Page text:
Dr. Zachary McClain, webinar host and former adolescent specialty provider at CHOP, claimed there was “no regret” among patients who undergo cross-sex hormones during his webinar lecture.

“What are the long-term outcomes after starting hormone replacement therapy?” he said. “These are all really great. No regret to transition. Despite some of the lay press that’s out there, the medical literature does not support that at all.” He also claimed hormones resulted in “significant or complete resolution of gender dysphoria.”

It’s impossible to gather long-term data on regret rates for individuals who underwent hormones and other procedures in recent years amid the massive surge in transgender identification and the explosive growth of transgender clinics, since most of those patients are only a few years into their medical journeys. But numerous detransitioners have come forward to express regret over undergoing cross-sex procedures in their youth, including hormones.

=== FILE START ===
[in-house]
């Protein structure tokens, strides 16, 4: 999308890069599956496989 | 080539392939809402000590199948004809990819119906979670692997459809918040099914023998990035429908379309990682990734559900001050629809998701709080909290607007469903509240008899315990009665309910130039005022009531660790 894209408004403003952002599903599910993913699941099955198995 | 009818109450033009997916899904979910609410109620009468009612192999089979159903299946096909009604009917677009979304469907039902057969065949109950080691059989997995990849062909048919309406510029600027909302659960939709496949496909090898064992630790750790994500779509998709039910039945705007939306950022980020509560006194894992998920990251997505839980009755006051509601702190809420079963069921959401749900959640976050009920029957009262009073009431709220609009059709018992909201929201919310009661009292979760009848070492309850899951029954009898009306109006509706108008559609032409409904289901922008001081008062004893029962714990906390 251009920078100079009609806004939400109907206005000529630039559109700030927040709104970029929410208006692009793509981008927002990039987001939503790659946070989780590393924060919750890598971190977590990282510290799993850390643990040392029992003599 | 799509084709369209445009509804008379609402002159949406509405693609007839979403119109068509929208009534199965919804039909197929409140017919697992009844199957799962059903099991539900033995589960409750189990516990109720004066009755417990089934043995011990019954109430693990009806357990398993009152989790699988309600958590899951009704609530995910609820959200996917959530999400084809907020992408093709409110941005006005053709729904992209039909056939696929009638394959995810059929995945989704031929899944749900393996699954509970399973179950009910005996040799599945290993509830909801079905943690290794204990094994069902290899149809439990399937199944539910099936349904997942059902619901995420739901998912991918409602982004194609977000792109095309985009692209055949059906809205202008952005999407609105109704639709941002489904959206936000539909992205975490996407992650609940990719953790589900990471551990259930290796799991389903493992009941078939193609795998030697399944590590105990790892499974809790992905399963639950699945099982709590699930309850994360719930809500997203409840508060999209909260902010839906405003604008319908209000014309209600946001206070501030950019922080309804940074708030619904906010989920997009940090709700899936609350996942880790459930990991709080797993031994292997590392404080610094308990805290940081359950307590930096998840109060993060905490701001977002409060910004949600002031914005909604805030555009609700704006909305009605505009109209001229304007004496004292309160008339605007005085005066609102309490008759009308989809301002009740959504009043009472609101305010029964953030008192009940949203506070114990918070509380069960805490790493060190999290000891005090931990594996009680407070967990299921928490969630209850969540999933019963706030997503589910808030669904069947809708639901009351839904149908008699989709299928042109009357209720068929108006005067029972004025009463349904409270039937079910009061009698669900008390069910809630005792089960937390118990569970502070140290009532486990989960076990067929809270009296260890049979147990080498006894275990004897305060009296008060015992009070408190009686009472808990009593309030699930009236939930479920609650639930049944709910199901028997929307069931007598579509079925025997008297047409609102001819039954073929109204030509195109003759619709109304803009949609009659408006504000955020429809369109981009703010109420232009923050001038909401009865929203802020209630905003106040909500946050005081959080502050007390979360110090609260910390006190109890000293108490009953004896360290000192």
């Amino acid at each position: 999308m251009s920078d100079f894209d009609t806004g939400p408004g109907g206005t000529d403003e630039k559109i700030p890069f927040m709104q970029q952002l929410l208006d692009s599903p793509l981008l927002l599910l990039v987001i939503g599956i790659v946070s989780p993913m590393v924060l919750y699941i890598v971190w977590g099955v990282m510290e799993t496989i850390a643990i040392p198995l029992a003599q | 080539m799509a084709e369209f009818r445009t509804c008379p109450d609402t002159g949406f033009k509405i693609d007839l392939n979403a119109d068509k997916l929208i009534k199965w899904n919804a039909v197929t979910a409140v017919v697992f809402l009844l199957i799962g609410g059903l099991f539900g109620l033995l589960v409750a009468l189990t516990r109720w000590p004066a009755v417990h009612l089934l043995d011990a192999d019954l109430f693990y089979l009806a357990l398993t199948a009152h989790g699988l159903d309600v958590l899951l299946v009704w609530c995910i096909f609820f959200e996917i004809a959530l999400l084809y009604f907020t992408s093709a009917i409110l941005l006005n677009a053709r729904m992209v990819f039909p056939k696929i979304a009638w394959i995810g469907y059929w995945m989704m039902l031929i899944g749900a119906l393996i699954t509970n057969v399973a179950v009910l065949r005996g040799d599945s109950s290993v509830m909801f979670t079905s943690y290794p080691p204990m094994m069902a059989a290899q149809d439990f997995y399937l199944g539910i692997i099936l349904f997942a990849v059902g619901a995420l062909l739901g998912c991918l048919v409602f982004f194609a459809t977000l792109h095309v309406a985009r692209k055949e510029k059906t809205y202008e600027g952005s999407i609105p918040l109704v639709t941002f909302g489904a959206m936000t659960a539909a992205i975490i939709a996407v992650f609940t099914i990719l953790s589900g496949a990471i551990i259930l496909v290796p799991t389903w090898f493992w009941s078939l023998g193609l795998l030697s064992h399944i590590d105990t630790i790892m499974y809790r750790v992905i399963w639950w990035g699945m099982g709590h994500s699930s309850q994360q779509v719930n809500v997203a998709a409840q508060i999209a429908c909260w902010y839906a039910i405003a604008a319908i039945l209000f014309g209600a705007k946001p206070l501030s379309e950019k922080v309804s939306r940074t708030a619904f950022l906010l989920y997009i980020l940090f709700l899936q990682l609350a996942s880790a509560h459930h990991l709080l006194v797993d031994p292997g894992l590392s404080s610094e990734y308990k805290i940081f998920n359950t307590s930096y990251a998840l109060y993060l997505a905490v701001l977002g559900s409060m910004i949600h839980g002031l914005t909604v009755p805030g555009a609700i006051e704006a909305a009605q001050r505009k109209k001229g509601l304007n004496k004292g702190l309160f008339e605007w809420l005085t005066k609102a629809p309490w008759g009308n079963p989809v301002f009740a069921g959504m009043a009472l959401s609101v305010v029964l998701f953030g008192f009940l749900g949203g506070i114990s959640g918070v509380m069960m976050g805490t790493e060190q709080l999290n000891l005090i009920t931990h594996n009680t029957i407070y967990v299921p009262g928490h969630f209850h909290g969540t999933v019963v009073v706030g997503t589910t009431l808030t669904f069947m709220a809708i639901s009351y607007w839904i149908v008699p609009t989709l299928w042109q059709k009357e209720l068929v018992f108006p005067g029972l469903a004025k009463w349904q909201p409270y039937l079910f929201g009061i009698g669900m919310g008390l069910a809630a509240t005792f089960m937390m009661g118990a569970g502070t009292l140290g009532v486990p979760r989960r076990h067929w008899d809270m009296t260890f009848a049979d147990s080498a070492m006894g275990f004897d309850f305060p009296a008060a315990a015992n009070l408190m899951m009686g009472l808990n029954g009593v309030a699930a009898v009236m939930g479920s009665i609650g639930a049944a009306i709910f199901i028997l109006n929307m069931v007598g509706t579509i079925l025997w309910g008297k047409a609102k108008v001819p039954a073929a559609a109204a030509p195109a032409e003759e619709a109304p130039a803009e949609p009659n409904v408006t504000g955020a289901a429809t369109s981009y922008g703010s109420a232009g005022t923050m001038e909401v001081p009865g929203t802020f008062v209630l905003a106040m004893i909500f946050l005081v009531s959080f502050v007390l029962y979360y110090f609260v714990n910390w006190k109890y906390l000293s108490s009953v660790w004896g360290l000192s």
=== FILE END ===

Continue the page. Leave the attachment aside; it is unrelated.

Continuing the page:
CHOP PA Transgender Therapy Webinar

The clinic prescribes puberty blockers after the onset of puberty, which the webinar says can occur in children as young as eight. Dowshen also stated that children were placed on blockers as young as age eight or nine in her testimony to state lawmakers.

“For kids who are going through puberty at normal ages, that could start as early as 8 or 9 … we’re making a decision to start the blocker based on when that child hits puberty,” she said. “We have a series of tests that we do, as well as the main thing being our physical exam to understand when a child is starting to have, for example, testicular development or breast development to clue us in to when they’re starting puberty. And we would start the puberty-blocking medications at that time.”